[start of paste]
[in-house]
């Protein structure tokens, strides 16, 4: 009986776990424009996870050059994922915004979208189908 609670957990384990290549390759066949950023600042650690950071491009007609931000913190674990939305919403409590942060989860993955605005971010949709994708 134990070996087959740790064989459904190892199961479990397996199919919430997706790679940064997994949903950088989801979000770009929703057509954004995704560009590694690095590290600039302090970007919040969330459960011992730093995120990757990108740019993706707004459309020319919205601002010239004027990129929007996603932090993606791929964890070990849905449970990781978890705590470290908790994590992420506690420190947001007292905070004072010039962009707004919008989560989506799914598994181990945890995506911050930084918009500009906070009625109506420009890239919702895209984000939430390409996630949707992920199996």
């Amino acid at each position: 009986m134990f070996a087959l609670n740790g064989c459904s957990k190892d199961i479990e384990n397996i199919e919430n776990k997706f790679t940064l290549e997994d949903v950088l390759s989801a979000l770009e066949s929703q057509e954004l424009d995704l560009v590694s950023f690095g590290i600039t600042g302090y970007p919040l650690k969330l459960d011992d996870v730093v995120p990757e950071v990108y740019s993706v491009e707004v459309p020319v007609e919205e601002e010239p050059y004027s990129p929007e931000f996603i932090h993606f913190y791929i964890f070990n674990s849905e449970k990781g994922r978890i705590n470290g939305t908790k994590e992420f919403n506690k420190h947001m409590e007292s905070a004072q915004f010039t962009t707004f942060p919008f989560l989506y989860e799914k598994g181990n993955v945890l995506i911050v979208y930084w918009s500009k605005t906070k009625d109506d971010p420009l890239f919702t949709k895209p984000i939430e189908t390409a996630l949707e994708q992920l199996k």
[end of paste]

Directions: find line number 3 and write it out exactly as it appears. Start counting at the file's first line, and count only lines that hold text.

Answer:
């Amino acid at each position: 009986m134990f070996a087959l609670n740790g064989c459904s957990k190892d199961i479990e384990n397996i199919e919430n776990k997706f790679t940064l290549e997994d949903v950088l390759s989801a979000l770009e066949s929703q057509e954004l424009d995704l560009v590694s950023f690095g590290i600039t600042g302090y970007p919040l650690k969330l459960d011992d996870v730093v995120p990757e950071v990108y740019s993706v491009e707004v459309p020319v007609e919205e601002e010239p050059y004027s990129p929007e931000f996603i932090h993606f913190y791929i964890f070990n674990s849905e449970k990781g994922r978890i705590n470290g939305t908790k994590e992420f919403n506690k420190h947001m409590e007292s905070a004072q915004f010039t962009t707004f942060p919008f989560l989506y989860e799914k598994g181990n993955v945890l995506i911050v979208y930084w918009s500009k605005t906070k009625d109506d971010p420009l890239f919702t949709k895209p984000i939430e189908t390409a996630l949707e994708q992920l199996k």